we are looking forward to being back on the road at the end of september.

seeing friends and family back east.

seeing sunsets, sunrises, the stars. the moon.

driving aimlessly and stopping randomly.

camping.

more parks!

but for now, here we are.

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All images © 2013-2016 Jeannie M. Starks / two daisies life

finding life in death valley.

my son needed a little break from the winter doldrums back in grey-skies-will spring-never-arrive-cleveland, so we sent him a ticket to fly into las vegas and planned a few days of camping and a visit to death valley national park.

now the name death valley conjures up a desolate, barren wasteland of nothingness. a mad max-like expanse of desert as far as the eyes can see, with nothing growing, just the occasional blowing dune, or skeleton of the tourist before you who didn’t bring enough water. (always bring enough water)

so, we were pleasantly surprised when we found that death valley had really more life than death. and just as many highs as lows.

one of the most spectacular highs being dante’s view.

I mean, come on.

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from the top you could see 360 degrees for miles. and on the way up there (you climb a mile high over 13 miles of winding road) was so much green, and wildflowers…..no death anywhere. 

stunning.

and the sunset from there, well, it sure takes the mind off dreary cleveland weather.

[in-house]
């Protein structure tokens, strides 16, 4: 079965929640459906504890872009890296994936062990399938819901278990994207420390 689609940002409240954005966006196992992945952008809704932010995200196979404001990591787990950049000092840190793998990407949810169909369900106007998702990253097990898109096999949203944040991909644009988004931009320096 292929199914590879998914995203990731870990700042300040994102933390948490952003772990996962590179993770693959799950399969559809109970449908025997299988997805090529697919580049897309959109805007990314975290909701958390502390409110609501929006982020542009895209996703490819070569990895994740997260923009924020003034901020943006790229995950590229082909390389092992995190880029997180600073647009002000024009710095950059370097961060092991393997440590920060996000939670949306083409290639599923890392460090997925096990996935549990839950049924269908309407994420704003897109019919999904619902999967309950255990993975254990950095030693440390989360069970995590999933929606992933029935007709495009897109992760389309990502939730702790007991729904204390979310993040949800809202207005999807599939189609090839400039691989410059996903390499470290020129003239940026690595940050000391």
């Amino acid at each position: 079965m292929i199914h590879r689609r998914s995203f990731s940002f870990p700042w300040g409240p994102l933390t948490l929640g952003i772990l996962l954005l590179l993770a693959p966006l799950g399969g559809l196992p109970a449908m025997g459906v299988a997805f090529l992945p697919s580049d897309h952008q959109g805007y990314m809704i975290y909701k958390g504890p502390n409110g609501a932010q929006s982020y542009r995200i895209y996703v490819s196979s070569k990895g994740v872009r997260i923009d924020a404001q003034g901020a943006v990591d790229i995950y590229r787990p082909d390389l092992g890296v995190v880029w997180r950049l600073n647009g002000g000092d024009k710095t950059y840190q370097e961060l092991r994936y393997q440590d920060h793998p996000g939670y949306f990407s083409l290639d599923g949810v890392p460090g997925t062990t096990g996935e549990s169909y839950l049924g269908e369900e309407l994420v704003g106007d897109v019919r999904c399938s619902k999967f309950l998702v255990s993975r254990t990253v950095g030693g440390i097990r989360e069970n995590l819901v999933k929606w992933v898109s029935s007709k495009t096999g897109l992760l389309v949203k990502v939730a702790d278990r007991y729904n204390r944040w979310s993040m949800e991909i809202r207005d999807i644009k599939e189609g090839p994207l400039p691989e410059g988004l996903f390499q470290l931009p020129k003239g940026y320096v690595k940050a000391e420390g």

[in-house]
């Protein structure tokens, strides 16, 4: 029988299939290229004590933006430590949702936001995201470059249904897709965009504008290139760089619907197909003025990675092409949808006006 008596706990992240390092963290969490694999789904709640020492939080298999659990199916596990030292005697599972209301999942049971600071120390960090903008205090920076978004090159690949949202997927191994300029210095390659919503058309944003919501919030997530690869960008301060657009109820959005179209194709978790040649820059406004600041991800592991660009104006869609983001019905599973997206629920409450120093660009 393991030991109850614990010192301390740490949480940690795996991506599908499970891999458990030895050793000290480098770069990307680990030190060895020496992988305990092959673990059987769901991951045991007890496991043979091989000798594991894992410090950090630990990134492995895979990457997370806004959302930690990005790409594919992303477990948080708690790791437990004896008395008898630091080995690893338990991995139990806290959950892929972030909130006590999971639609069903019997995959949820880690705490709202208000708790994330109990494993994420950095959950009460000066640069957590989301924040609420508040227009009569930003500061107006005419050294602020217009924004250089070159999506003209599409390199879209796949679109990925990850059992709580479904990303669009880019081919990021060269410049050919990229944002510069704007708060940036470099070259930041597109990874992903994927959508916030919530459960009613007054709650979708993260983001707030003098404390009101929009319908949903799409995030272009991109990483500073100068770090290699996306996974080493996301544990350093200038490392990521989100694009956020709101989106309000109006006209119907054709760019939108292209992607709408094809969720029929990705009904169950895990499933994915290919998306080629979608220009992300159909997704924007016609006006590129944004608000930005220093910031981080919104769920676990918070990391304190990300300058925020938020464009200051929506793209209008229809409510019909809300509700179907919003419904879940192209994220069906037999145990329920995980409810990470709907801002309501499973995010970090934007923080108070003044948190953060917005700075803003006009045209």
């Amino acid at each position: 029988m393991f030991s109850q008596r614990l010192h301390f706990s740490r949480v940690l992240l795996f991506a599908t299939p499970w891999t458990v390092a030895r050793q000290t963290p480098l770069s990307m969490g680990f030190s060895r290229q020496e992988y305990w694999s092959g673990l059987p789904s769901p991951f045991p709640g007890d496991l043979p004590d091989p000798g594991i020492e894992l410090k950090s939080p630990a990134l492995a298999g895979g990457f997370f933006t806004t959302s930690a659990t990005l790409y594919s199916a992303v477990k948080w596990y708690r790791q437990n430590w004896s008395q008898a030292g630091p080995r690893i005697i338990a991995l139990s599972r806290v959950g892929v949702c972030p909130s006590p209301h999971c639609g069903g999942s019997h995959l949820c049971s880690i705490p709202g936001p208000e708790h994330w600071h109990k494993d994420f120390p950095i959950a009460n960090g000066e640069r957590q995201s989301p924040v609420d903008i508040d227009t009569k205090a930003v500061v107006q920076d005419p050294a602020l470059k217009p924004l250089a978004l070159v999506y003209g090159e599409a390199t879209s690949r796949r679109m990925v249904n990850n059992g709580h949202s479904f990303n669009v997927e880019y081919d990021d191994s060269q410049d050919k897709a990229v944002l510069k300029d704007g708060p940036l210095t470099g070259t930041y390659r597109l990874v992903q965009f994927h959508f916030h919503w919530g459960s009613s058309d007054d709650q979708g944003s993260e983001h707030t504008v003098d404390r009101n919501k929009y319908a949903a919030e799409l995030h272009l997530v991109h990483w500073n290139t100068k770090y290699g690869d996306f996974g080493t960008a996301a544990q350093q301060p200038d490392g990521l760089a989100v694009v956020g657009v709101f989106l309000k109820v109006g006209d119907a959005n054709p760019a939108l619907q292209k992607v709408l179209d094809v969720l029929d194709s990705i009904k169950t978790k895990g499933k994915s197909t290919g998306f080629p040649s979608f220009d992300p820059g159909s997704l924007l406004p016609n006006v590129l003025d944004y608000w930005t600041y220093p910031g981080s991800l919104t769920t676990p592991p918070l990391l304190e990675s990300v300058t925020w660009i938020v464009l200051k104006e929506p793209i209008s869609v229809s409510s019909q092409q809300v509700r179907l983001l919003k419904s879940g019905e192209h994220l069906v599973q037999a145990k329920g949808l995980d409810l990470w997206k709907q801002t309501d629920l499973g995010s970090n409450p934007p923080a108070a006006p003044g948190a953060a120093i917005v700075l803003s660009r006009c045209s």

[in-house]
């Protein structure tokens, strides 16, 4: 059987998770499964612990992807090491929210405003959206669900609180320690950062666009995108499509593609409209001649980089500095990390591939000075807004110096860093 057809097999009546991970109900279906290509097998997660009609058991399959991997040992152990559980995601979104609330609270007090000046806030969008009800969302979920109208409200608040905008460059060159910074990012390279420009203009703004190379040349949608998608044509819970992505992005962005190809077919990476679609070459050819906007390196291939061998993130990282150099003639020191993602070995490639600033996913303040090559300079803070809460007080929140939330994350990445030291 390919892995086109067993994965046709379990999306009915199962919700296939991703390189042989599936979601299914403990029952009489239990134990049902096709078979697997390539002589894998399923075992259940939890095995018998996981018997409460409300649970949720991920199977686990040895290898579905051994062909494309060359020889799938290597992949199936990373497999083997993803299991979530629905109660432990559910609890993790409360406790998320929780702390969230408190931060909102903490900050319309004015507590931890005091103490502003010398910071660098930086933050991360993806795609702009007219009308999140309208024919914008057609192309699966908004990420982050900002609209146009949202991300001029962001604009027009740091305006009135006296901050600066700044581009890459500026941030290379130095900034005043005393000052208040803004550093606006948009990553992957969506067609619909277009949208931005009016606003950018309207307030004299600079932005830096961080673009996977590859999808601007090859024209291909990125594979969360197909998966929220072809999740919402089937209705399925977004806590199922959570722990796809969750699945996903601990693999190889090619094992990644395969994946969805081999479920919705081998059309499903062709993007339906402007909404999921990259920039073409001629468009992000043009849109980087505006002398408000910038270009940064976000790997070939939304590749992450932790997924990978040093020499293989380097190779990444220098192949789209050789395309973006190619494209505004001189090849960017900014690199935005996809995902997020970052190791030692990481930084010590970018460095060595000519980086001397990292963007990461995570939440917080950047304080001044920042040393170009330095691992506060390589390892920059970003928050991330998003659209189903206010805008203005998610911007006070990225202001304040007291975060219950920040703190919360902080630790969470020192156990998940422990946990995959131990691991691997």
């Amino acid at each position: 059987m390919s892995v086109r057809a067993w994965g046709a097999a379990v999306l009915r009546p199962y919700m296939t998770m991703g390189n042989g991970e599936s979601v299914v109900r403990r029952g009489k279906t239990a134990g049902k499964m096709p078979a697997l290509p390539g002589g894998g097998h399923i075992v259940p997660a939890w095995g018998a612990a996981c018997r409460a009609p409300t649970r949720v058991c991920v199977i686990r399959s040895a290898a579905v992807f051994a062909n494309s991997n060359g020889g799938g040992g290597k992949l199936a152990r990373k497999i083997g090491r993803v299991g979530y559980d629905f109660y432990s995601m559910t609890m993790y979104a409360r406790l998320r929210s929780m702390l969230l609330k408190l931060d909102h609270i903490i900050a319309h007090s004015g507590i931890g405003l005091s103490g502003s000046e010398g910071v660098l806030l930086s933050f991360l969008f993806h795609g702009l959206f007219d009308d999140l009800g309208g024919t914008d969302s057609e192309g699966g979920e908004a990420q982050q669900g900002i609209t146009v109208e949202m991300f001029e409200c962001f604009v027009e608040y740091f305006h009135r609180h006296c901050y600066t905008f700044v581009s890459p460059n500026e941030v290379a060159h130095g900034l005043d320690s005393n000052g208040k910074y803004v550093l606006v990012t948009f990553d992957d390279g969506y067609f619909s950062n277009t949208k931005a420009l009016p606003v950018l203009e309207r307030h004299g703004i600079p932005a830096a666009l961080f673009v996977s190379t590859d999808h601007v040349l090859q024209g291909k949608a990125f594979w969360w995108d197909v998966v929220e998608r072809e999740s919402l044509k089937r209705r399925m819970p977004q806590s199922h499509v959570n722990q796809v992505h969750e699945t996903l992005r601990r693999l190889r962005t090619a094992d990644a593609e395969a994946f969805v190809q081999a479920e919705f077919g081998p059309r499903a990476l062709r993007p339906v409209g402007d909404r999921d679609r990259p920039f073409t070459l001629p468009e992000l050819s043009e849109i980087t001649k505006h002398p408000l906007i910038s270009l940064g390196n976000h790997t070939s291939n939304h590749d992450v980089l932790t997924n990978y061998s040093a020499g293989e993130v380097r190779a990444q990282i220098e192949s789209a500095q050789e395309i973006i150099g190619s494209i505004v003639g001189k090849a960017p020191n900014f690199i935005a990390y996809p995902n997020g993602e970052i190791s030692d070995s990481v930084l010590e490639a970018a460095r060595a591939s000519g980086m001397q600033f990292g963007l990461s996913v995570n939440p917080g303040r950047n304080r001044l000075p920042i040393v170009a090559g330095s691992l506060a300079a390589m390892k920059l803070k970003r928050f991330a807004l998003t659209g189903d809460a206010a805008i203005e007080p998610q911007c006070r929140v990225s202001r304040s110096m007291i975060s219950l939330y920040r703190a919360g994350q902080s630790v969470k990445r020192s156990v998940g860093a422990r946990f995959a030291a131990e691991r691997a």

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there were lots of opportunities to climb things.

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and climbed they both did.

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this is called the artist’s palette: it’s mounds of colorful mineral-rocks left after volcanic activity. it basically looks like a melted ice-cream sundae.

the lowest point of the trip (get it, lowest) was badwater basin: literally the lowest place in the western hemisphere. we got there before 9am and it was already climbing above 90 degrees. it’s the craziest place I’ve ever been, will probably ever be. the smell in the air is like sulphur/salt; the “ground” crunches beneath you and the silence (once you get away from the other tourists) is deafening. you’re almost 300 feet below sea level, and surrounded by mountains that reach a mile into the sky that are topped with snow. 

insane. 

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view from above:

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there’s 250 square miles of the white stuff; looks like snow from up here, it’s basically table salt. 

my favorite part was hiking through mosaic canyon. the boys left me to do their own climbing of the walls instead of just hiking the path, so I enjoyed the cool canyon walls and the silence all by myself. 

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(hikes in a skirt)

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even though it’s name is intimidating, and some of the days were hot and tough, I think we conquered death valley. it is now one of our top five national parks; it is park number 25 (if you’re keeping track) that we’ve visited since december (including national monuments, not including national forests) *btw: national monuments, like white sands, are not “national parks” merely because it takes an act of congress to make it so. death valley didn’t become a national park until 1994; it had been a monument since the 30’s. your history lesson for the day :)

onward, we go!

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 All images © 2013-2016 Jeannie M. Starks / two daisies life